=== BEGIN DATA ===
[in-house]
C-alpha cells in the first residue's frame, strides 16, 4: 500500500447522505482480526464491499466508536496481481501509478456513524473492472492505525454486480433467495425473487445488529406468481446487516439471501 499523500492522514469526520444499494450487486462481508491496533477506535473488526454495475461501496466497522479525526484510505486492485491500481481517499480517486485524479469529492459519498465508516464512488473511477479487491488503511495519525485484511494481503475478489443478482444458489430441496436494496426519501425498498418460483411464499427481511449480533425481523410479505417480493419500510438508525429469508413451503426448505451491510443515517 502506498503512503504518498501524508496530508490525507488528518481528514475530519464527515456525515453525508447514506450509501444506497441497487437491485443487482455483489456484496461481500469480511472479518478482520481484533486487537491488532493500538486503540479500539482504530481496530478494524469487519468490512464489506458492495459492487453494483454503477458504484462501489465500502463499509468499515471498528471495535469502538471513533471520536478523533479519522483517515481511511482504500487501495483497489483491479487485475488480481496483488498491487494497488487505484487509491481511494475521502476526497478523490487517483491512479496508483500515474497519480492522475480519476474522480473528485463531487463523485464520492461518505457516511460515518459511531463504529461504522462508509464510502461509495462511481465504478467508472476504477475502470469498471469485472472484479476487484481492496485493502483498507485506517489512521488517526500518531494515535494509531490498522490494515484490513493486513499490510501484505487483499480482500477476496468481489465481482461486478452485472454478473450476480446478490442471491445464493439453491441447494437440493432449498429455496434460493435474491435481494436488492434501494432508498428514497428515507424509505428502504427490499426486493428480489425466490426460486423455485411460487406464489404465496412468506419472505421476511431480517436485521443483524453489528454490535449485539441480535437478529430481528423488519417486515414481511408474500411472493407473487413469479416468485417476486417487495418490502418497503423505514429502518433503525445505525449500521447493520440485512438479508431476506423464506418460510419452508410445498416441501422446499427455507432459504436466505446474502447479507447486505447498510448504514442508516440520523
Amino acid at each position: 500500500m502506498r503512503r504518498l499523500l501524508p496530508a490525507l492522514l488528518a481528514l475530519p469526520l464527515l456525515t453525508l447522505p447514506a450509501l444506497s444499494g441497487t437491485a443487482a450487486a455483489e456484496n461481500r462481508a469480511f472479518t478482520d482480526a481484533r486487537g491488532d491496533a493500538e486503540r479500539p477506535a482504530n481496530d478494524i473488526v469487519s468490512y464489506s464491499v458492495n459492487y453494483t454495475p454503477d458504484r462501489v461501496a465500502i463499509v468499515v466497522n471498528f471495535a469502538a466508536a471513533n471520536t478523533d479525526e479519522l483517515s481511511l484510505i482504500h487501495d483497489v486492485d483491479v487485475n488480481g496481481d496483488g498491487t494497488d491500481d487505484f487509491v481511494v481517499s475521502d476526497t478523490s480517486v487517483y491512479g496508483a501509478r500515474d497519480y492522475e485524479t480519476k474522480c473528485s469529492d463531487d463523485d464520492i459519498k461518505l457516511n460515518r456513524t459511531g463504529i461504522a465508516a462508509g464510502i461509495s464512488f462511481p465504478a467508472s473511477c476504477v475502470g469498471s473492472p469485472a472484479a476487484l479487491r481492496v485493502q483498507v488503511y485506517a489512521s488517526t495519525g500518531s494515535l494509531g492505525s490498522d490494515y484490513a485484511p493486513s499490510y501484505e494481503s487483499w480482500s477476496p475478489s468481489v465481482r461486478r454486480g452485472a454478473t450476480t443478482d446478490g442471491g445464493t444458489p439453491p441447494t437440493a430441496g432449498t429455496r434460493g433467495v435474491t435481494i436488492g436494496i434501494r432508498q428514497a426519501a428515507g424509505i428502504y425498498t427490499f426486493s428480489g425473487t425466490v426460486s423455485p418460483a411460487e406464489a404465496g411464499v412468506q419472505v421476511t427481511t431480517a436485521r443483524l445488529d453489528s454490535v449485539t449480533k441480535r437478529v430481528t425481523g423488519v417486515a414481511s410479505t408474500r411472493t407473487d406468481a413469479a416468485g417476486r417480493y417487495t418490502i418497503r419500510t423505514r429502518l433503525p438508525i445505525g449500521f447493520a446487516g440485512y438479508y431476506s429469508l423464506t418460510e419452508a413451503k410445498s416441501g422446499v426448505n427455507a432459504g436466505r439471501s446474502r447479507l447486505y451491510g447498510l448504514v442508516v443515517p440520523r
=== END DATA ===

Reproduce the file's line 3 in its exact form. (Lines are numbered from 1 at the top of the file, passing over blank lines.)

Amino acid at each position: 500500500m502506498r503512503r504518498l499523500l501524508p496530508a490525507l492522514l488528518a481528514l475530519p469526520l464527515l456525515t453525508l447522505p447514506a450509501l444506497s444499494g441497487t437491485a443487482a450487486a455483489e456484496n461481500r462481508a469480511f472479518t478482520d482480526a481484533r486487537g491488532d491496533a493500538e486503540r479500539p477506535a482504530n481496530d478494524i473488526v469487519s468490512y464489506s464491499v458492495n459492487y453494483t454495475p454503477d458504484r462501489v461501496a465500502i463499509v468499515v466497522n471498528f471495535a469502538a466508536a471513533n471520536t478523533d479525526e479519522l483517515s481511511l484510505i482504500h487501495d483497489v486492485d483491479v487485475n488480481g496481481d496483488g498491487t494497488d491500481d487505484f487509491v481511494v481517499s475521502d476526497t478523490s480517486v487517483y491512479g496508483a501509478r500515474d497519480y492522475e485524479t480519476k474522480c473528485s469529492d463531487d463523485d464520492i459519498k461518505l457516511n460515518r456513524t459511531g463504529i461504522a465508516a462508509g464510502i461509495s464512488f462511481p465504478a467508472s473511477c476504477v475502470g469498471s473492472p469485472a472484479a476487484l479487491r481492496v485493502q483498507v488503511y485506517a489512521s488517526t495519525g500518531s494515535l494509531g492505525s490498522d490494515y484490513a485484511p493486513s499490510y501484505e494481503s487483499w480482500s477476496p475478489s468481489v465481482r461486478r454486480g452485472a454478473t450476480t443478482d446478490g442471491g445464493t444458489p439453491p441447494t437440493a430441496g432449498t429455496r434460493g433467495v435474491t435481494i436488492g436494496i434501494r432508498q428514497a426519501a428515507g424509505i428502504y425498498t427490499f426486493s428480489g425473487t425466490v426460486s423455485p418460483a411460487e406464489a404465496g411464499v412468506q419472505v421476511t427481511t431480517a436485521r443483524l445488529d453489528s454490535v449485539t449480533k441480535r437478529v430481528t425481523g423488519v417486515a414481511s410479505t408474500r411472493t407473487d406468481a413469479a416468485g417476486r417480493y417487495t418490502i418497503r419500510t423505514r429502518l433503525p438508525i445505525g449500521f447493520a446487516g440485512y438479508y431476506s429469508l423464506t418460510e419452508a413451503k410445498s416441501g422446499v426448505n427455507a432459504g436466505r439471501s446474502r447479507l447486505y451491510g447498510l448504514v442508516v443515517p440520523r